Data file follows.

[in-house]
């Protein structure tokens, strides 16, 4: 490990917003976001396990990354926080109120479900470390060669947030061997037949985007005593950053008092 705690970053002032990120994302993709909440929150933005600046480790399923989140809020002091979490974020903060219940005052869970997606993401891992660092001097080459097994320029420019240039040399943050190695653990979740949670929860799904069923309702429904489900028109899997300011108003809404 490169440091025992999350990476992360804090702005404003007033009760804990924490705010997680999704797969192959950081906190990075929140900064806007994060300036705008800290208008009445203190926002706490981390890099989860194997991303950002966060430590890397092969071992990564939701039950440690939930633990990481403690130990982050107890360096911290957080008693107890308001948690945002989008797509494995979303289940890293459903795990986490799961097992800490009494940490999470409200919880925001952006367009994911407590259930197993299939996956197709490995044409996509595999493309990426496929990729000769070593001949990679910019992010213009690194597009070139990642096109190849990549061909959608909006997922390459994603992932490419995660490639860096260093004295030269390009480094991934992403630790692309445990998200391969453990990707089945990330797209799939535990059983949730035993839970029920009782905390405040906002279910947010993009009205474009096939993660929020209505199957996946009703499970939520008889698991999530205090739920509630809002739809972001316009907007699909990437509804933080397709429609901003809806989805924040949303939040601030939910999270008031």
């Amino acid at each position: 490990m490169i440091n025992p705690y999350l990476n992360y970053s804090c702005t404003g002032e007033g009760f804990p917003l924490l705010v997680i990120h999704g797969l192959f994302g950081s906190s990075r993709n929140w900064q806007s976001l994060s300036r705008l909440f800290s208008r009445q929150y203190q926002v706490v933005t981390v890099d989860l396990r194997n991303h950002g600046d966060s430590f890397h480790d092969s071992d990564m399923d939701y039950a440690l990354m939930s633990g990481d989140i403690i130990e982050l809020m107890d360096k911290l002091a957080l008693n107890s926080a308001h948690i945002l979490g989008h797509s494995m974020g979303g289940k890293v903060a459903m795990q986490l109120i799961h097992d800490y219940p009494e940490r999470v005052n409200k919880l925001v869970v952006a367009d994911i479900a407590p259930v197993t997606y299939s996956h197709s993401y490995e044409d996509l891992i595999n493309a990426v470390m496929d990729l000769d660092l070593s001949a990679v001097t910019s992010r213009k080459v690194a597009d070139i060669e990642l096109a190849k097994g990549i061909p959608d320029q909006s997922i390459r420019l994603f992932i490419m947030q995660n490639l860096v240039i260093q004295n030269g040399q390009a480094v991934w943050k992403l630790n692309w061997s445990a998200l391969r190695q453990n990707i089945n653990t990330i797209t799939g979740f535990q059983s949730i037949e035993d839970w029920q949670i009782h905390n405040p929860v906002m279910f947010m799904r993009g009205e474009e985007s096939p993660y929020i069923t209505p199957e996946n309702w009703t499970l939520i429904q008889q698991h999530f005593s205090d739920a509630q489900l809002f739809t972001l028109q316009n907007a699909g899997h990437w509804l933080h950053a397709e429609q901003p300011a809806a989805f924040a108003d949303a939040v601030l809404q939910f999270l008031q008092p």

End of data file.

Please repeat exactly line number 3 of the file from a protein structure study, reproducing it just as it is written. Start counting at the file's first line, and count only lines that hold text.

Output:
């Amino acid at each position: 490990m490169i440091n025992p705690y999350l990476n992360y970053s804090c702005t404003g002032e007033g009760f804990p917003l924490l705010v997680i990120h999704g797969l192959f994302g950081s906190s990075r993709n929140w900064q806007s976001l994060s300036r705008l909440f800290s208008r009445q929150y203190q926002v706490v933005t981390v890099d989860l396990r194997n991303h950002g600046d966060s430590f890397h480790d092969s071992d990564m399923d939701y039950a440690l990354m939930s633990g990481d989140i403690i130990e982050l809020m107890d360096k911290l002091a957080l008693n107890s926080a308001h948690i945002l979490g989008h797509s494995m974020g979303g289940k890293v903060a459903m795990q986490l109120i799961h097992d800490y219940p009494e940490r999470v005052n409200k919880l925001v869970v952006a367009d994911i479900a407590p259930v197993t997606y299939s996956h197709s993401y490995e044409d996509l891992i595999n493309a990426v470390m496929d990729l000769d660092l070593s001949a990679v001097t910019s992010r213009k080459v690194a597009d070139i060669e990642l096109a190849k097994g990549i061909p959608d320029q909006s997922i390459r420019l994603f992932i490419m947030q995660n490639l860096v240039i260093q004295n030269g040399q390009a480094v991934w943050k992403l630790n692309w061997s445990a998200l391969r190695q453990n990707i089945n653990t990330i797209t799939g979740f535990q059983s949730i037949e035993d839970w029920q949670i009782h905390n405040p929860v906002m279910f947010m799904r993009g009205e474009e985007s096939p993660y929020i069923t209505p199957e996946n309702w009703t499970l939520i429904q008889q698991h999530f005593s205090d739920a509630q489900l809002f739809t972001l028109q316009n907007a699909g899997h990437w509804l933080h950053a397709e429609q901003p300011a809806a989805f924040a108003d949303a939040v601030l809404q939910f999270l008031q008092p």